• Negative-energy influences travel backwards in time, thereby ‘correcting’ the initial state. This hypothesis states that when a measurement occurs, some influence travels backwards in time, and modifies what happened ‘back then’, to bring it into a state consistent with the measurement. There’s a certain amount of beauty to this hand-waving argument. Time symmetry makes anti-particles look like particles traveling backwards in time, and all solutions to the Dirac equation (with a non-zero momentum) have a negative energy component. This hypothesis, when coupled to the ‘thermodynamic’ hypothesis, actually seems capable of resolving the EPR correlation issues. The measurements work out because some influence travels backwards in time, alters the original state, and sets things aright. To put it another way: we know that when we make predictions about future experiments with Bell’s theorem, we know that the wave must be in this and that state. We know that when we analyze experiments performed in the past, they are consistent with Bell’s theorem. The one thing we can’t verify is that the experiments aren’t somehow “rearranging” themselves in the “past”, with unexpected wave-function “collapses” that harmonize the results. Unfortunately, this hypothesis seems to get almost no serious discussion, and is therefore quite vague as to specific mechanisms and details.

Looking for Cracks in Quantum Theory

Where might we search for chinks in the armor? QED and the second quantization underlying it is the most accurate physical theory known to man. How might it be wrong? The symmetries underlying it (and the more stunning symmetries in the Standard Model and QCD) are quite beautiful. They’re experimentally unarguable, so we take them as truth. The other major ingredient to this theory is second quantization. For every point in space-time, second quantization states that we must take an integral over all field values. The algebra of second quantization is a marvelous tool for working between Lagrangians/Actions and propagators/vertices. This algebra is vital for tying QED calculations into a coherent conceptual whole. However, the experimental evidence for second quantization is much slimmer. We know that we need to sum over many states, otherwise, it wouldn’t be quantum-mechanical. For the algebra to work cleanly and nicely, its easiest to sum over all states. When presented in textbooks, the integration is always done as if each point in space-time was independent, and scant attention is paid to the measure. For example, it is claimed that discontinuous Feynmann paths can’t contribute to the path integral, because the action would be infinite, thus damping out the exponential. Whether the measure of the discontinuous paths mightn’t also be large isn’t considered. This kind of a hand-waving argument completely ignores a variety of known mathematical monstrosities, such as the Farey number mapping, which is a smooth, monotonically increasing function whose derivatives are zero at all rational numbers! Yuck! After examining a few of these monsters, the hand-waving about the contribution of paths to second quantization becomes weak.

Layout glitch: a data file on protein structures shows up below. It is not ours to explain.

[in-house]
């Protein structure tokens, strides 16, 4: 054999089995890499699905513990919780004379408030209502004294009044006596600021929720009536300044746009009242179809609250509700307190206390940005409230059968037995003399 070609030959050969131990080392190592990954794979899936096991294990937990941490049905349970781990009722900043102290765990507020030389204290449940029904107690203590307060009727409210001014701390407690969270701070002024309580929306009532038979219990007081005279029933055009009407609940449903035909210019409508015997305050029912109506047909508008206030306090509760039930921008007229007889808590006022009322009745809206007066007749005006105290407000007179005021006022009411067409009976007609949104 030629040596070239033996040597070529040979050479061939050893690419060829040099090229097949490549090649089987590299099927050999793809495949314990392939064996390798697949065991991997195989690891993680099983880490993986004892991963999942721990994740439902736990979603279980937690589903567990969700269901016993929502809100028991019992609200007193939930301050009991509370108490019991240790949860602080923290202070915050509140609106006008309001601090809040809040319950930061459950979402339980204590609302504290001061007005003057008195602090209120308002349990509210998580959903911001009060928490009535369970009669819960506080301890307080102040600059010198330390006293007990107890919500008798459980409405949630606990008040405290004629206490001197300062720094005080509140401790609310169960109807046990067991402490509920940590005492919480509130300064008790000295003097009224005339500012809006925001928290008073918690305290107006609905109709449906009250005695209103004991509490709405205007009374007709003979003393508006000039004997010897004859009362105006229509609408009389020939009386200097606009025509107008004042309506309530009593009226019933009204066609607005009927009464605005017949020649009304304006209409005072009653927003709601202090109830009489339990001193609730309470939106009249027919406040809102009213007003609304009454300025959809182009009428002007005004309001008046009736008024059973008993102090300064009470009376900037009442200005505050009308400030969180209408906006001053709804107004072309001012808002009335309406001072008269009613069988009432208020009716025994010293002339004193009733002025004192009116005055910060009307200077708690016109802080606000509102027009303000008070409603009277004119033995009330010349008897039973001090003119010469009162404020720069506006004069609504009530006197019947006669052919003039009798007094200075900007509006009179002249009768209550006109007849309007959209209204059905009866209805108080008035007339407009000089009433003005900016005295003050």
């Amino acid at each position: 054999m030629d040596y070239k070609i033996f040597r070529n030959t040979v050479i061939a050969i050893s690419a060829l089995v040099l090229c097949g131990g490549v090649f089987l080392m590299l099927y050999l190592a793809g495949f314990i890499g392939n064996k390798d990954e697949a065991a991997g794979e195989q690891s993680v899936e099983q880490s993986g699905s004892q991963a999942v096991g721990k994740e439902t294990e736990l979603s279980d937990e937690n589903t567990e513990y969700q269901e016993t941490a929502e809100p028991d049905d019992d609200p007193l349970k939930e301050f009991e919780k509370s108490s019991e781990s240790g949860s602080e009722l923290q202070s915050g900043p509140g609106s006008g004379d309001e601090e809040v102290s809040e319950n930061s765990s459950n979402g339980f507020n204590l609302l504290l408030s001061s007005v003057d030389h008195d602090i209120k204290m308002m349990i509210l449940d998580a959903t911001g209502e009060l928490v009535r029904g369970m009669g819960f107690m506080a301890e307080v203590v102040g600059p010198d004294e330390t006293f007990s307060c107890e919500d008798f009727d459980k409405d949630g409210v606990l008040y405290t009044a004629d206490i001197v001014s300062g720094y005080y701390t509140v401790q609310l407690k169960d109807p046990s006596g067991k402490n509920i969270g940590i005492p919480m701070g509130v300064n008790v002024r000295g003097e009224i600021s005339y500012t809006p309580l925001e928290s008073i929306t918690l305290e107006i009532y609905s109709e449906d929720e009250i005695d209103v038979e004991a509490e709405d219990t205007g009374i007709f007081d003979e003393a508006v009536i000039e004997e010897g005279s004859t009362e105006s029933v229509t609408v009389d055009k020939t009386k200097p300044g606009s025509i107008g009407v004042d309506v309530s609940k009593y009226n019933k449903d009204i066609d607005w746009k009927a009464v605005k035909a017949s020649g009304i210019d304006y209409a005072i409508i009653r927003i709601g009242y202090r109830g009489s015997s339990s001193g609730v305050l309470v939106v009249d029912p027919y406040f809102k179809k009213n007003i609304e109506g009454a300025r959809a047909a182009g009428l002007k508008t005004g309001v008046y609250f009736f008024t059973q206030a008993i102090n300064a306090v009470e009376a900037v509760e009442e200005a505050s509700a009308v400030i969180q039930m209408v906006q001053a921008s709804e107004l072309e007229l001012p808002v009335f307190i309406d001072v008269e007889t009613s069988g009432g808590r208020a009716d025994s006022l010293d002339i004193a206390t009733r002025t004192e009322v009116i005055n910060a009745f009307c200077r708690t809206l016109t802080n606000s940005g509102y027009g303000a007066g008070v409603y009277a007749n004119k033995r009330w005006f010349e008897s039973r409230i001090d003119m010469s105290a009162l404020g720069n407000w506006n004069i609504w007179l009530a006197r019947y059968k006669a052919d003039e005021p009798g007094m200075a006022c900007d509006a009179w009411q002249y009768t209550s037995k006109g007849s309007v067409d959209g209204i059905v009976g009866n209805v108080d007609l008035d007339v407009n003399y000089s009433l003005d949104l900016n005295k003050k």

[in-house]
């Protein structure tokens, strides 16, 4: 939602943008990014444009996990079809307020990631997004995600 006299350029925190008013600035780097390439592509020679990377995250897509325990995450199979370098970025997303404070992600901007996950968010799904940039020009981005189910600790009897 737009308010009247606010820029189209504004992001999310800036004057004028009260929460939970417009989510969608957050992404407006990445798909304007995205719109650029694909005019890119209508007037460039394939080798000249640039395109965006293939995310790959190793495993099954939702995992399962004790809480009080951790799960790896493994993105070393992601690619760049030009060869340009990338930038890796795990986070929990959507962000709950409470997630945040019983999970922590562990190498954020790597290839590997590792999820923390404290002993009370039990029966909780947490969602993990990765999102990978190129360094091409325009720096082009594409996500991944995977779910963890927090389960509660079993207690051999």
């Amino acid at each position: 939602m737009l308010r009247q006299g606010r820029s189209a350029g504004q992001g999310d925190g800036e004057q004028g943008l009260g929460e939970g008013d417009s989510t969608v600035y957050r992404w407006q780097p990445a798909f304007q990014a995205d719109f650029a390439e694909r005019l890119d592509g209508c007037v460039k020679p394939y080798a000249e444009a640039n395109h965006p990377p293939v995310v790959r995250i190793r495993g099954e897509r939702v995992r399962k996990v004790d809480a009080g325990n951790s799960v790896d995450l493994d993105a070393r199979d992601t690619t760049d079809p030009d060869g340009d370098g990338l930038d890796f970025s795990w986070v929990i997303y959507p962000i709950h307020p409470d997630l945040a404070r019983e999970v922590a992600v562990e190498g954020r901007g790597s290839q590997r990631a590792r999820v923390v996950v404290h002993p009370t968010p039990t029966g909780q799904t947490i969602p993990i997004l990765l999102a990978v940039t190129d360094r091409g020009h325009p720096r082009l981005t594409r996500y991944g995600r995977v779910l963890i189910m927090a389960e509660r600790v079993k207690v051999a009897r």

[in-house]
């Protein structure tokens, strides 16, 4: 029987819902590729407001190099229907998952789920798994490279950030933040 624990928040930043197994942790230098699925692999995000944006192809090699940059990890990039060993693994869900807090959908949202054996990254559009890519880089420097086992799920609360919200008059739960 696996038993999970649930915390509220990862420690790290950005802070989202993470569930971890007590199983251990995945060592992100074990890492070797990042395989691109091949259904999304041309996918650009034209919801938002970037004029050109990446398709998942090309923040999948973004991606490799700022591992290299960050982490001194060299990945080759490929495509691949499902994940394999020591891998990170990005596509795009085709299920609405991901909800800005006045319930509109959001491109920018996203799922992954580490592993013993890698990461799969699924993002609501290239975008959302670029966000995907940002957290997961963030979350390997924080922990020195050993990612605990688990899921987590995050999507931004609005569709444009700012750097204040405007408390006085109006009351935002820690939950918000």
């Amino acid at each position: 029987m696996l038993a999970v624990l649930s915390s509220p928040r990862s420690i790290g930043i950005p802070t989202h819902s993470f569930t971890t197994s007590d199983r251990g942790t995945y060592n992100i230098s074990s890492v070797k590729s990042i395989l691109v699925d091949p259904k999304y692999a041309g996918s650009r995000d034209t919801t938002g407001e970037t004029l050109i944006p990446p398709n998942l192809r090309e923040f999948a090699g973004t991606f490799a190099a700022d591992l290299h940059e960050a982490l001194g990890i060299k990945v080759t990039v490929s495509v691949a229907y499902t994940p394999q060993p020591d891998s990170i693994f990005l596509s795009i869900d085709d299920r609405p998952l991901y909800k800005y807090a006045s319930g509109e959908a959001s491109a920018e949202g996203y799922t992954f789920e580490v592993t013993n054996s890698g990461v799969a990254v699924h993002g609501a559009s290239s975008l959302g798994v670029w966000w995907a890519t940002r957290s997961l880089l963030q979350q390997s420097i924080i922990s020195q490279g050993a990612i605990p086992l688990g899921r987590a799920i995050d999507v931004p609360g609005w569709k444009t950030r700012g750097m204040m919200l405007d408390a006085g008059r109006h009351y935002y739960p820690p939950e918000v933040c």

We could attack the path integral from a second direction. For example, in thermodynamic problems, one averages over an avogadro’s number of states, which, for all practical purposes, we can take as ‘infinite’. This is because experimental evidence provides close support for the taking of thermodynamic averages. We also know that thermodynamics breaks down when dealing with dozens or hundreds of atoms, because by then, the averages no longer accurately approximate the situation. Unfortunately, we have few similar experimental explorations on the contributions of the path integral to second quantization. We know that it must be correct for the most part, because otherwise quantum mechanics in general wouldn’t work. The Casimir effect, studies of dielectrics, and surface tension physics provide some experimental tests of second quantization, but the linkage is not precise. (In the Casimir effect, one sums over all standing waves trapped between a pair of metal plates. Or, at least, one sums up to a frequency at which the plates become transparent to EM waves. This summation is a kind of a path integral. The experiments work, and the summation is quite sensitive to the cutoff frequency/regulator. In certain geometries, the summations lead to infinities that need to be regulated or dealt with, much like the free-field QED theory. What’s different is that in the Casimir effect or in surface-tension or dielectric calculations, the infinities are ‘real’ in the sense that they really do depend on the cutoff frequency, and different materials with different cutoffs can be measured in the lab. But there is still a big leap from these experiments to the path integral.